Charles Gargano, chairman of the Empire State Development Corporation, mused on 11/15/05 to WNYC's Brian Lehrer, “Isn’t it interesting that these railyards have sat for decades and decades and decades, and no one has done a thing about them.” Forest City Ratner spokesman Joe DePlasco, in a 12/19/04 New York Times article ("In a War of Words, One Has the Power to Wound") described the railyards as "an empty scar dividing the community."

But why exactly has the Metropolitan Transportation Authority’s Vanderbilt Yard never been developed? Do public officials have some responsibility?

At a hearing yesterday of the Brooklyn Borough Board Atlantic Yards Committee, Kate Suisma…

Forest City acknowledges unspecified delays in Pacific Park, cites $300 million "impairment" in project value; what about affordable housing pledge?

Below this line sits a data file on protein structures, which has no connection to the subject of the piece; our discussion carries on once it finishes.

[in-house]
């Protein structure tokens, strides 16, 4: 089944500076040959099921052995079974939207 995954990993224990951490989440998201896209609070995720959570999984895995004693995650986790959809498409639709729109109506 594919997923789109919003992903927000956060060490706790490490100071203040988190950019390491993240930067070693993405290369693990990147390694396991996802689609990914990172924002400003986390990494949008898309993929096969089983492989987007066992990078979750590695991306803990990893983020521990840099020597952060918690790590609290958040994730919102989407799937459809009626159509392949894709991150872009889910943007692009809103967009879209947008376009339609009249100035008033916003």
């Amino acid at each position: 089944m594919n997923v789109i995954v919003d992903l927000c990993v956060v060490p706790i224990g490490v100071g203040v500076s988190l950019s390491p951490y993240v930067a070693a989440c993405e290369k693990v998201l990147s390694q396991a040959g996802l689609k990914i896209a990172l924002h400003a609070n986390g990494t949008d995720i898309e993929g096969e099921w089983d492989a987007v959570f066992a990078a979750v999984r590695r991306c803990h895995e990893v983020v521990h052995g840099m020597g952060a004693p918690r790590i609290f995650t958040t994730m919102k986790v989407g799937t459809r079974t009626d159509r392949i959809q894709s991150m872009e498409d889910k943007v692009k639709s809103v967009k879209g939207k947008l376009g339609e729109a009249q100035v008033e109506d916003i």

Updated Monday Nov. 7 am: Note follow-up coverage of stock price drop and investor conference call and pending questions.

Pacific Park Brooklyn is seriously delayed, Forest City Realty Trust said yesterday in a news release, which further acknowledged that the project has caused a $300 million impairment, or write-down of the asset, as the expected revenues no longer exceed the carrying cost.

The Cleveland-based developer, parent of Brooklyn-based Forest City Ratner, which is a 30% investor in Pacific Park along with 70% partner/overseer Greenland USA, blamed the "significant impairment" on an oversupply of market-rate apartments, the uncertain fate of the 421-a tax break, and a continued increase in construction costs.